Hobart Hobson (né Harold Hickelmeier) was a ham-and-egger, and he knew it. At the age of forty-one, he had never played a lead role even once, not even in summer stock. He had peaked at the age of twenty-five when he played the chauffeur in a Katherine Cornell show. The next season he got a smaller part as the gardener in a comedy with the Lunts, but after that it had been all down hill. He eked out a living playing spear-carriers, the cop who didn’t say much, the brother-in-law who gets killed in the first act. He took anything he could get in radio and TV, which wasn’t much, and at least in summer he had stock, which meant three hots and a cot in the Berkshires or on the Cape, while he made a few bucks subletting his railroad flat at Bleecker and the Bowery. But he stayed with it, because he didn’t know how to do anything else, and there was always the hope that someday, somehow, he would catch a break.
And then he met this guy named Larry Winchester at Bob’s Bowery Bar.
“Excuse me, buddy, didn’t I see you on an episode of China Smith, with Dan Duryea?”
“Well, no, it’s true I’m an actor, but I’ve never been on –”
“Maybe it was Dragnet then?”
“No, I wish –”
“Wait, I think it was one of those Aunt Jemima Showcase Theatres?”
“Oh, you saw that episode?”
“You were the thug that got killed by the other thugs for ratting them out.”
“Yes, that was me, heh heh –”
“You made an impression.”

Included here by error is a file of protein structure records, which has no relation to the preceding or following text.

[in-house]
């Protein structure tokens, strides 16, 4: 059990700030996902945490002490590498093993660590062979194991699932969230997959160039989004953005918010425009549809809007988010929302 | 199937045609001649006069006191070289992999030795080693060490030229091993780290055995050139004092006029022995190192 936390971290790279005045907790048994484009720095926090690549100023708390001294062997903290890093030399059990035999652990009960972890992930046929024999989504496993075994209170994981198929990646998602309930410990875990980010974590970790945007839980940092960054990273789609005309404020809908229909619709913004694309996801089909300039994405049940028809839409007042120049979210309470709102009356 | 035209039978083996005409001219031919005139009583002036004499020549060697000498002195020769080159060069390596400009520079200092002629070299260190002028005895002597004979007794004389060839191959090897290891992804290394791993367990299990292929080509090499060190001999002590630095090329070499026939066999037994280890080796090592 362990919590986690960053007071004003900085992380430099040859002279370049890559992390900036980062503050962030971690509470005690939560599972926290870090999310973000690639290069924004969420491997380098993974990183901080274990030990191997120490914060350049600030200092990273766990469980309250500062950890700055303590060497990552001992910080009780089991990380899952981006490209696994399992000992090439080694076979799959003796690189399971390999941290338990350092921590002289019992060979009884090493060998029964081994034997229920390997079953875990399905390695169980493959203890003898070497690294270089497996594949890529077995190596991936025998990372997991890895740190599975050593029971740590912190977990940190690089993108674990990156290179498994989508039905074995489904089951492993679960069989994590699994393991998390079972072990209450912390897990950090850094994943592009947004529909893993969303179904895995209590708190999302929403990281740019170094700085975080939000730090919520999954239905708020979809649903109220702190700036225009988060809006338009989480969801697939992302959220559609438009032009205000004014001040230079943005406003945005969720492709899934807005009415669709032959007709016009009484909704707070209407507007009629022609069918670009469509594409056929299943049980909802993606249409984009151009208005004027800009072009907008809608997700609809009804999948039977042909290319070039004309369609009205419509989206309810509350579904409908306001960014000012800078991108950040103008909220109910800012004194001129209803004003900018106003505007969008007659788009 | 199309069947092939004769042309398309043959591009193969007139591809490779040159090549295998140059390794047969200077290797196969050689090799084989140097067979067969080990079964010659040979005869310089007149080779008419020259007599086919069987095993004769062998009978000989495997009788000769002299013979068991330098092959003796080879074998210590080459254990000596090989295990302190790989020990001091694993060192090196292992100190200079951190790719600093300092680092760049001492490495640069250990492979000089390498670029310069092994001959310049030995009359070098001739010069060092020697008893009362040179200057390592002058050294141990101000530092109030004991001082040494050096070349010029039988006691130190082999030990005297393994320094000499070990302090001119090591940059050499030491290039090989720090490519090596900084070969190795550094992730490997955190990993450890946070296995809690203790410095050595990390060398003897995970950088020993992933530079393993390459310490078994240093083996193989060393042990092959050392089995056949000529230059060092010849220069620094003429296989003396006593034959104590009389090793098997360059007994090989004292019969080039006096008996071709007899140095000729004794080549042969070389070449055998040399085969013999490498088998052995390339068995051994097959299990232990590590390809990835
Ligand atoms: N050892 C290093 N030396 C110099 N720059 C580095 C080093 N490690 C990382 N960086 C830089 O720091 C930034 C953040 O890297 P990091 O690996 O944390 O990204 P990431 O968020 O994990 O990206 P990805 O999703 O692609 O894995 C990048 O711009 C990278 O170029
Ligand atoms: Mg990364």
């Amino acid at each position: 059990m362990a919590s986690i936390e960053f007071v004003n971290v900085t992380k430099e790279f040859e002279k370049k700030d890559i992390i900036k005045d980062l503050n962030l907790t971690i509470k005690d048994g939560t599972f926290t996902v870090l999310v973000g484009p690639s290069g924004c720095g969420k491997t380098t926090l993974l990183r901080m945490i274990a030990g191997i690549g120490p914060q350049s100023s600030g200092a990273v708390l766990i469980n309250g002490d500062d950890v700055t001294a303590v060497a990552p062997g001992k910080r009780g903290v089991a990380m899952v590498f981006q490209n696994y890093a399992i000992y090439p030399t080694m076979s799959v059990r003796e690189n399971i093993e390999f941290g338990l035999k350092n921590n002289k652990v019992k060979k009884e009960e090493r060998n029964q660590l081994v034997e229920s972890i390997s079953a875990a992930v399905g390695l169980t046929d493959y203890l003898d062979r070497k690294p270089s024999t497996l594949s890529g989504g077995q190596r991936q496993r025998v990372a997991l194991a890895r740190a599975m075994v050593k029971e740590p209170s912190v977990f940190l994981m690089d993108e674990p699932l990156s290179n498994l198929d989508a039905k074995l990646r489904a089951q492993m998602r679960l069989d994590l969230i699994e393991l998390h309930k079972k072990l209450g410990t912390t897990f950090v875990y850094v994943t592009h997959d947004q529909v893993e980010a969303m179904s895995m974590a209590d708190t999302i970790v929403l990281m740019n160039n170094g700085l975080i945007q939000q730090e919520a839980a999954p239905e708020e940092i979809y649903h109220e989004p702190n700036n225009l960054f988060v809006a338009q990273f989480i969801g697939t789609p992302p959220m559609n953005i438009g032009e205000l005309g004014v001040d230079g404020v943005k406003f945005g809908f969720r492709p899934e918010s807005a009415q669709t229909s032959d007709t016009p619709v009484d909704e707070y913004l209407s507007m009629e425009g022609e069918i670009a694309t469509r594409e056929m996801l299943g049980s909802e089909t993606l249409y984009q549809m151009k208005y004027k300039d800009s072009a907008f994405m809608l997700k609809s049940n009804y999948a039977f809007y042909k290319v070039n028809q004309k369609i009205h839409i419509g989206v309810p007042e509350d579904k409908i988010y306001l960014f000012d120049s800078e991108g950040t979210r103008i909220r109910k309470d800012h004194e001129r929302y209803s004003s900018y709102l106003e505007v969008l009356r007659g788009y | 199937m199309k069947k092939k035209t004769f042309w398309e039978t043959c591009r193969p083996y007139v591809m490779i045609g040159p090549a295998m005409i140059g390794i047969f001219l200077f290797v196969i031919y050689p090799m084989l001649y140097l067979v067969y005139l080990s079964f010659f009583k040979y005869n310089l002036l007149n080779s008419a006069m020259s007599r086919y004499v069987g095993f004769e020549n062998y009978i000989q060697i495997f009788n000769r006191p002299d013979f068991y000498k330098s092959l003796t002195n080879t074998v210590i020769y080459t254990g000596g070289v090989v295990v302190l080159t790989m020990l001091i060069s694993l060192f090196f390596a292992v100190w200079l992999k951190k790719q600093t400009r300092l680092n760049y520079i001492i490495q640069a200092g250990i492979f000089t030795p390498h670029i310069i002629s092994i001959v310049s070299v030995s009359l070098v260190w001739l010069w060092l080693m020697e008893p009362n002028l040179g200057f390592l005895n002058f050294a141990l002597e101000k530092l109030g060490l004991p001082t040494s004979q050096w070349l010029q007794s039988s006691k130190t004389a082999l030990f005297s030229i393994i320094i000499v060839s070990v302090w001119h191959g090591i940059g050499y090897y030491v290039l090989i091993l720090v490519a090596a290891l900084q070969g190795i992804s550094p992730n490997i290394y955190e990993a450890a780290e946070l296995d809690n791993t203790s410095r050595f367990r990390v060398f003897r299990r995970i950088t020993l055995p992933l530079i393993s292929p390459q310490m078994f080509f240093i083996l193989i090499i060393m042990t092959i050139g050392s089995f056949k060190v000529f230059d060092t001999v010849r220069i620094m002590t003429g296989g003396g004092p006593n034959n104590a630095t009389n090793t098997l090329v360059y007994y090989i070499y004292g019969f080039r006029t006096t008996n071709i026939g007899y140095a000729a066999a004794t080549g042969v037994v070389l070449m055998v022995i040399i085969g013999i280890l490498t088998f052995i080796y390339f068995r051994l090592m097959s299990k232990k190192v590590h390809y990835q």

“Well, thank you, Mister, uh –”
“Winchester, Larry Winchester. Maybe you heard of me. I write and direct movies. Showdown in a Town Called Hades?”
“The Twisted Alleyway?”
“Tanker Bound for Tokyo?”
“That sounds, uh, you know, familiar –”
“No matter. You working now?”
“Well, uh, I’m up for a part in this new Charlie Laughton show I think, but, um, nothing definite –”
"What's your name, pal?"
"Hobart, Hobart Hobson."
“Hobart Hobson, great name. How’d you like to play the lead in my new movie, Mr. Hobson?”
“I need a replacement quick, because the guy I had just broke his leg falling down the subway steps when he was plastered.”
“Well, uh –”
“The part is perfect for you. You play a journeyman actor who gets caught in a web of murder and betrayal. I can only pay you scale but I can toss in let’s say a double sawbuck a day per diem. It’s two weeks’ work, starting next Monday. What do you say?”
“Sure, Mr., um –”
“Larry. And may I call you Hobart?”
“Of course, Larry. And, may I ask, what is this picture called?”
“It’s called The Ham-and-Egger.”
– The Ham-and-Egger, by Horace P. Sternwall, a Pyramid Books “paperback original”, 1954; republished as Death on Location, by “Hubert P. Stuffins”, “a Lion Original, not a reprint”, 1956.